Tuesday, 14 February, 27 (O.S., February 27) 2018: Tuesday of the Second Week of Lent; Repose of Saint Cyril, Equal-to-the-Apostles and Teacher of the Slavs († 869); New Hieromartyr Onesimus, Bishop of Tula († 1937); New Hieromartyr Deacon Tryphon († 1938); Venerable Auxentius of Bithynia († 470); Venerable Isaacius, Recluse of the Kiev Caves († c. 1090); 12 Greek Master-Builders of the Dormition Cathedral in the Lavra of the Kiev Caves (11th C); Venerable Maron, Hermit of Syria (4th C); Holy Hierarch Abraham, Bishop of Carrhae in Upper Mesopotamia (5th C); Transfer of the relics of the Martyred Prince Michael of Chernigov and his councilor Theodore (1578); New Martyr George of Mytilene.
If wealth were morally bad then there could be no virtuous way to create, acquire, concentrate or much less use it. After all, as St Paul reminds us, we can’t “continue in sin that grace may abound” (see Romans 6:1ff, NKJV).
Whether we are talking about its material or less tangible (though no less real) forms wealth is fundamentally good. And because it is morally good, our use of wealth must likewise conform to the “Laws of Nature and Nature’s God. Whatever its form–spiritual, intellectual, social, cultural no less than material–wealth makes moral demands on us that we can only meet if we are wise.
The reading from Isaiah sets the standard for wealth. Isaiah’s argument is easy to miss because (as if often the case with the Prophets) he tells us what we must NOT do with our wealth.
Having blessed “the house of Israel and the men of Judah,” God expects them to respond with justice. Instead of a People who pattern themselves after “the Lord of Hosts,” what He sees is “bloodshed,” what He hears is the”cry” of the oppressed for liberation.
It isn’t that some are rich and some are poor. Rather, the rich have rigged the system so that the poor remain poor. The rich have “join[ed] house to house” and added, “field to field until there is no more room” for the poor to live or work.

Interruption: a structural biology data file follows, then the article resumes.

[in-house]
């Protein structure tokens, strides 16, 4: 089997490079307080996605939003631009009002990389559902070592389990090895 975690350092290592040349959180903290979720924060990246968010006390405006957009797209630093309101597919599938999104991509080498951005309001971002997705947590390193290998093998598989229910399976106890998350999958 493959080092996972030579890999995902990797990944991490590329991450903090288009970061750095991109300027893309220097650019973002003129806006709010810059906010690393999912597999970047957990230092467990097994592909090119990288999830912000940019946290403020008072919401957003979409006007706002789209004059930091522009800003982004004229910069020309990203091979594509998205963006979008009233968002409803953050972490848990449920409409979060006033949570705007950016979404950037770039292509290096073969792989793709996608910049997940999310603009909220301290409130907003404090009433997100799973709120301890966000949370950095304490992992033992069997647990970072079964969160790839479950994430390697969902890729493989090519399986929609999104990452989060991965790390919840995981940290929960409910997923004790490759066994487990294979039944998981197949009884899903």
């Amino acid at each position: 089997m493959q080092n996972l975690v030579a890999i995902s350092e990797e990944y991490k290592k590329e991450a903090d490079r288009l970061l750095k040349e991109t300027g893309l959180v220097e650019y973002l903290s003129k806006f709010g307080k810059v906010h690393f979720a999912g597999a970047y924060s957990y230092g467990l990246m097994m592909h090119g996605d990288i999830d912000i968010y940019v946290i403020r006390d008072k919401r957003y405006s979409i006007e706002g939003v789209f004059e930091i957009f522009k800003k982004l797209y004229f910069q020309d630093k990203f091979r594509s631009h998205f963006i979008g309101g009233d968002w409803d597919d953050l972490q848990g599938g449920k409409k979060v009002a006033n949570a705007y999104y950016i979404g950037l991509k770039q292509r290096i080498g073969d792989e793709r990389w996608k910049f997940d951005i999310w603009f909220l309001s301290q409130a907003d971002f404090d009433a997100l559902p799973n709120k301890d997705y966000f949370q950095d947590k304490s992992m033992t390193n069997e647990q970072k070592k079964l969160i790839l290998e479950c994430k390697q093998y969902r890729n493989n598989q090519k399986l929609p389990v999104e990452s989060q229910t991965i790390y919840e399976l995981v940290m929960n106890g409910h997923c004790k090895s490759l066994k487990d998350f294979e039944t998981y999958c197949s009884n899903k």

The rich have used their wealth not just to marginalize the poor but to keep from them the necessities of life. For this reason, God will reduce the rich to poverty. He will destroy the wealth they have and prevent them from again growing wealthy. “Surely many houses shall be desolate, large and beautiful houses, without inhabitant. For ten acres of vineyard shall yield but one bath, and a homer of seed shall yield but an ephah.”
Having forgotten the lesson of Cain–that to be human, to be myself, is to be my brother’s keeper–the People of God people “go into exile” where “their honored men are dying of hunger, and their multitude is parched with thirst.”
Wealth must be used–invested if you will–in our neighbor so that he, in turn, can likewise invest in others. It isn’t enough to give the poor bread; we are called as well to help the poor fulfill their own vocation to care for others.
We are all of us, rich and poor alike, our brother’s keeper. It is in this shared obligation for each other that we find the moral principle to guide our relationship with wealth in its material and less tangible forms.
And if we fail to be our brother’s keeper? Then like the man in Proverbs who succumb to the blandishments of the “loose woman” whose lips “drip honey,” those who fail as to be their brother’s keeper soon discover that their wealth “is bitter as wormwood.”
Like the adulterer, the person who uses wealth for his own advantage at the expense of others will follow his mistress as “her feet go down to death; her steps follow the path to Sheol.”
None of this, however, is to suggest wealth is evil; it isn’t. But wisdom requires that I use my wealth–in all its forms–not simply for my own benefit but for yours as well.
For Solomon, and so for us, the wise man is the one who avoids loose living, who loves ascetical discipline and accepts correction gracefully. Such a person will “drink water from [his] own cistern, flowing water from [his] own well.”